Intellectual Nudists are Key Criteria to Businesses’ Success with Social Media

December 14th, 2010 by Jennifer Dunphy

Intellectual Nudists are Key Criteria to Businesses’ Success with Social Media by TAG Community Guest Bloggers Jennifer Dunphy and Hal Schlenger

At our most recent gathering of TAG Enterprise 2.0, guest speaker Rhonda Lowry presented an intriguing notion on human adaptation to social media: Effective social intranet users are intellectual nudists.  Can they coexist with most of their “non-nudist” colleagues?

Let’s go back to the beginning of Rhonda’s observations and advice, working our way up to being good intellectual nudists.

While many people are hesitant to dive into the world wide social web beyond maybe a personal Facebook page or putting some pictures on a photosharing site, one needs to consider the loss of business.  Social media is not a fad; it’s become increasingly more important for companies and individuals to engage with prospects, current customers and employees.  We know one thing for certain:  current social media adopters and users will be the next to innovate the medium. This leading edge will directly impact their wallets in a positive way. Again, what is the cost of not participating? Marketplace change favors those who are in the connected world.

Your company’s adoption of social media can be compared to a starfish where survival comes from successful decentralizing. In her referencing the book, “The Starfish and The Spider,” Rhonda explained how spiders and starfish may have similar biological parts yet starfish have a miraculous quality. Cut off the leg of a spider, and you have a seven-legged arachnid on your hands; cut off its head and you have a dead spider. But cut off the arm of a starfish and it will grow a new one. Not only that, but the severed arm can grow an entirely new body. Starfish can achieve this feat because, unlike spiders (and most businesses), they are decentralized; every major organ is replicated across each (decentralized) arm.

Starfish and spiders don’t just exist in the animal kingdom. Such organizations exist in the business world, and are changing the rules of strategy and competition. And social media has changed the rules for the world of marketing. Spider organizations are centralized and have clear organs and structure. You know who is in charge. You see them coming.

Starfish organizations, on the other hand, are based on a completely different set of principles. They tend to organize around a shared ideology  – around ideologies like iPhone app developer or al Qaeda. They arise rapidly around the simplest ideas. Ideas or platforms that can be easily duplicated much like social media. Once they arrive, they can be massively disruptive and are here to stay, for good or bad. And the social Internet only helps them flourish.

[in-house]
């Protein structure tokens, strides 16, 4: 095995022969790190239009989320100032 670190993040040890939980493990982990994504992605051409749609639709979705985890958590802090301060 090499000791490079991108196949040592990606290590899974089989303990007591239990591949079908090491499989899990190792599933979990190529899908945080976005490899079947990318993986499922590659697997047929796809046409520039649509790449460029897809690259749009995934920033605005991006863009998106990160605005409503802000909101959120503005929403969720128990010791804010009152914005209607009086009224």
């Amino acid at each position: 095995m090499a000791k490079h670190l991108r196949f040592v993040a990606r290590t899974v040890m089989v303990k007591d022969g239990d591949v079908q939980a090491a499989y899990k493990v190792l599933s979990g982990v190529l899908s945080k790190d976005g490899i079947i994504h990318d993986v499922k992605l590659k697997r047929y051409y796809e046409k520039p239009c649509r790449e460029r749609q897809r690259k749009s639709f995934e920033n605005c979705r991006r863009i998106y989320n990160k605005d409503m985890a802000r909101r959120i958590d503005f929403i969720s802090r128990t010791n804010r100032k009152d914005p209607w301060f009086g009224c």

Who’s In Control

Social media has removed centralized control because there are now a vast number of writers, contributors and videographers who all have methods of distribution in contrast to past decades when the broadcast license holders and printers controlled the key distribution assets.   If you continue operating with the central control (the spider’s head), you will die, or at best, painfully limp along.   The solution is the starfish, and to be a starfish, you need to give up certain controls. 

There are many different points of view when it comes to social media and each is impacted by how much control you are willing to give up: what will be the benefit for using it, how to use it and who should use it.  As you begin to answer these questions, you’ll discover two commonalities

  1. Collaboration. As Rhonda put it, collaboration needs to be a common goal and shared values, not just talking & listening.   
  2. As  the words implies, “NetWORKing” is work. It takes time and work to build your credibility in your online social communities, or as Rhonda put it, to amass your  “social currency”, often referred to as “social capital”. The bigger question is, can you evolve? Rhonda presented a great analogy that highlighted Apple’s evolution  and the understanding of evolving or becoming irrelevant.

You succeed by listening, collaborating, NetWORKing, and giving up some control in exchange for social currency.  As your control is removed, and your thinking and beliefs  exposed, you become recognized as an intellectual nudist.  And artist know, the nude is an ideal form.

So in today’s world, starfish are gaining the upper hand in social media and in the business world.  Can your leadership move up to this level while co-existing with non-nudist followers (who hopefully include your competitors)?

Note:  Please join the Enterprise 2.0 society’s 2011 events that will help you “adapt to the adoption” of social, such as becoming a starfish and intellectual nudist.

Article written by Jennifer Dunphy and Hal Schlenger

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